The Yale Law Journal


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Who Gets the Ventilator? Disability Discrimination in COVID-19 Medical-Rationing Protocols

The coronavirus pandemic has forced us to take the threat of rationing life-saving treatments seriously. Many health systems employ protocols that explicitly deprioritize people for these treatments based on pre-existing disabilities. This argues that such protocols violate the Americans with Disabilities Act, the Rehabilitation Act, and the Affordable Care Act.

27 May 2020
Antidiscrimination LawBioethicsHealth LawLegal Ethics

Article

Respect, Individualism, and Colorblindness

The “colorblind” approach to equal protection purports to treat people as individuals. This Article excavates the philosophical foundations of that idea and argues that the Supreme Court has misconceived it. If the Court pursues colorblindness, it should do so not with indignation but with ambivalence and regret.

 

30 Apr 2020
Constitutional LawAntidiscrimination LawLegal Philosophy

Article

The Wandering Officer

This Article conducts a systematic investigation of “wandering officers”—law-enforcement officers fired by one department who find work at another agency. It reports on the prevalence, labor mobility, and behavior of these officers. The Article also considers explanations for their continued employment and suggests potential policy reforms.

30 Apr 2020
Policing

Feature

Building a Law-and-Political-Economy Framework: Beyond the Twentieth-Century Synthesis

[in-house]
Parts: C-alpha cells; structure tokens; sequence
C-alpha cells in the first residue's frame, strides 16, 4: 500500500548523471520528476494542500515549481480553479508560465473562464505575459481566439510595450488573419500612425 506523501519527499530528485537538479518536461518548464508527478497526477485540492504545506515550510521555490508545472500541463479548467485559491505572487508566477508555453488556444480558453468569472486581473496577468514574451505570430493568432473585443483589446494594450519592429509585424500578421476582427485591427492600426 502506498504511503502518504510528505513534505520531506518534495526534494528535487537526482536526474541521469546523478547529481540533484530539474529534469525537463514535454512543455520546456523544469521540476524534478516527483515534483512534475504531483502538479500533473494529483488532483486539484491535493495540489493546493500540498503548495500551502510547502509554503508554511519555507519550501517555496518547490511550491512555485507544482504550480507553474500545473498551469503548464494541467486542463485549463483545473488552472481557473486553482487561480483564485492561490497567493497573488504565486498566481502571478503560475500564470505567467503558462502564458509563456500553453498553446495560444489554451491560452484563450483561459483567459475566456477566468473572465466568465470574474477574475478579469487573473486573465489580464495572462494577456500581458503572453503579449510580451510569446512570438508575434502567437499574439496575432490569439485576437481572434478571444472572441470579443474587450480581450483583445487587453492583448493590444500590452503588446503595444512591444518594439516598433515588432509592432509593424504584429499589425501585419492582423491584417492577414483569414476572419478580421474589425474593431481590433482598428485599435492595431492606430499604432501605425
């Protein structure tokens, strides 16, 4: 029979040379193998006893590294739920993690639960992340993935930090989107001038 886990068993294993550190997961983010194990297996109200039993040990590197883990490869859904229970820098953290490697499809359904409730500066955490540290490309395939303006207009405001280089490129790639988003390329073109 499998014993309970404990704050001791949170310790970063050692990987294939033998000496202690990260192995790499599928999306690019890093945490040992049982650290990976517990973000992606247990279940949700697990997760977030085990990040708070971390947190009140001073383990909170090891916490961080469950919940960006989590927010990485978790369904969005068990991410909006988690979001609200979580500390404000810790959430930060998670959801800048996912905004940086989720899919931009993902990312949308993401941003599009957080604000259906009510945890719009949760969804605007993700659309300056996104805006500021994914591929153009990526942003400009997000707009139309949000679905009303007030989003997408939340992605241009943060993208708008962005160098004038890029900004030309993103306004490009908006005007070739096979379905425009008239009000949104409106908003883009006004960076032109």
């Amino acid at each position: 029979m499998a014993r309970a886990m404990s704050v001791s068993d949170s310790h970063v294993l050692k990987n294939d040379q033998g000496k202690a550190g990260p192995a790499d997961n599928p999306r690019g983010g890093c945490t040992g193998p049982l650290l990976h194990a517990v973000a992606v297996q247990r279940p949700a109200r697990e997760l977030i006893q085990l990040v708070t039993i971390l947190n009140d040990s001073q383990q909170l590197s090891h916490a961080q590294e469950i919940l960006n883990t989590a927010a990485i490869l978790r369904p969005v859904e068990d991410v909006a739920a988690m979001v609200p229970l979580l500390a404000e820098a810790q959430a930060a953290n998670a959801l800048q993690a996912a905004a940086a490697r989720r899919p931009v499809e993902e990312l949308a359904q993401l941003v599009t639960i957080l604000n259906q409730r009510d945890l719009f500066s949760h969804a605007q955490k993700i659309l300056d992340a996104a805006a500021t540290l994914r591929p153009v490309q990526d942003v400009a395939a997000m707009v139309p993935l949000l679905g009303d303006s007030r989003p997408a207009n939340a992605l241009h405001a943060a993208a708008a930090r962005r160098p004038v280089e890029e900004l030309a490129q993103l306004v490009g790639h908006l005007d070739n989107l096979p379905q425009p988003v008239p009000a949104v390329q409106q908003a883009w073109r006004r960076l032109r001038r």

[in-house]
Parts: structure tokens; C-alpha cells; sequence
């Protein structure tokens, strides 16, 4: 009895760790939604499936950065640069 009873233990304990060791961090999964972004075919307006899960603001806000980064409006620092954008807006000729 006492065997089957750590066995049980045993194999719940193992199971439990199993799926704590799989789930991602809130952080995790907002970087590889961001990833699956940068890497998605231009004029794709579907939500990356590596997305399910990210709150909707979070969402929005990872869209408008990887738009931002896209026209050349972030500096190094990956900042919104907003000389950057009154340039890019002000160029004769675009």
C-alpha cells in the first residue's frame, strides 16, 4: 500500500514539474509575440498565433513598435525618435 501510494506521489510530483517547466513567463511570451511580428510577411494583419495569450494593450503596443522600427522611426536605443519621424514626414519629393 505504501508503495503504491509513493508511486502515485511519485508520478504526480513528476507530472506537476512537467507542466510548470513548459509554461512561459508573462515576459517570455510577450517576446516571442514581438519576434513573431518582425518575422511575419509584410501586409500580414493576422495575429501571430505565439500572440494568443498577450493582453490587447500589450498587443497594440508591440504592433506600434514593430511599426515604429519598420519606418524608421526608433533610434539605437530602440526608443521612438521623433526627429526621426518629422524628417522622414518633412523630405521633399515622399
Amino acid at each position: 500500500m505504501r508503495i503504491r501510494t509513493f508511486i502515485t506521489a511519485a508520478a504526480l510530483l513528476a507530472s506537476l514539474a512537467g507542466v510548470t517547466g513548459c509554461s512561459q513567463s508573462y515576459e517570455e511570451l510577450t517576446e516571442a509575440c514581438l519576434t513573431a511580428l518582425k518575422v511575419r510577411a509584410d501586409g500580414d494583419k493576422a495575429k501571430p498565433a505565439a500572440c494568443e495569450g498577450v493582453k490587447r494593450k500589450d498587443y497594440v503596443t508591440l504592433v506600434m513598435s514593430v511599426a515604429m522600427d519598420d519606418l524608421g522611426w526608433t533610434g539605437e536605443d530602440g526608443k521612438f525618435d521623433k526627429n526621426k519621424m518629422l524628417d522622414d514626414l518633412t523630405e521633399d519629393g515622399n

Current crises of economic inequality and eroding democracy require us to move beyond legal orientations that prioritize efficiency, neutrality, and apolitical governance. This Feature suggests new orientations and questions for scholarship on “law and political economy” that instead foreground realities of power, aspire toward equality, and are committed to democracy.

30 Apr 2020
Law and EconomicsLegal History

Note

Sincerity, Religious Questions, and the Accommodation Claims of Muslim Prisoners

Current First Amendment doctrine permits courts to judge a claimant’s religious sincerity in a free-exercise suit but prohibits them from adjudicating religious questions. This Note challenges that understanding by explaining and evaluating how courts treat Muslim prisoner accommodation claims in practice.

30 Apr 2020
Constitutional LawFirst AmendmentPrisons and Jails

Note

Island Judges

Tracing the evolution of territorial courts over the last half century, this Note argues that prevailing justifications for withholding life tenure from federal judges in U.S. territories are now obsolete. It foregrounds the central role that the Judicial Conference has played in preserving two separate castes among federal district-court judges.

30 Apr 2020
Federal CourtsLegal History


NEWS


21 Jan 2020

Announcing Volume 130

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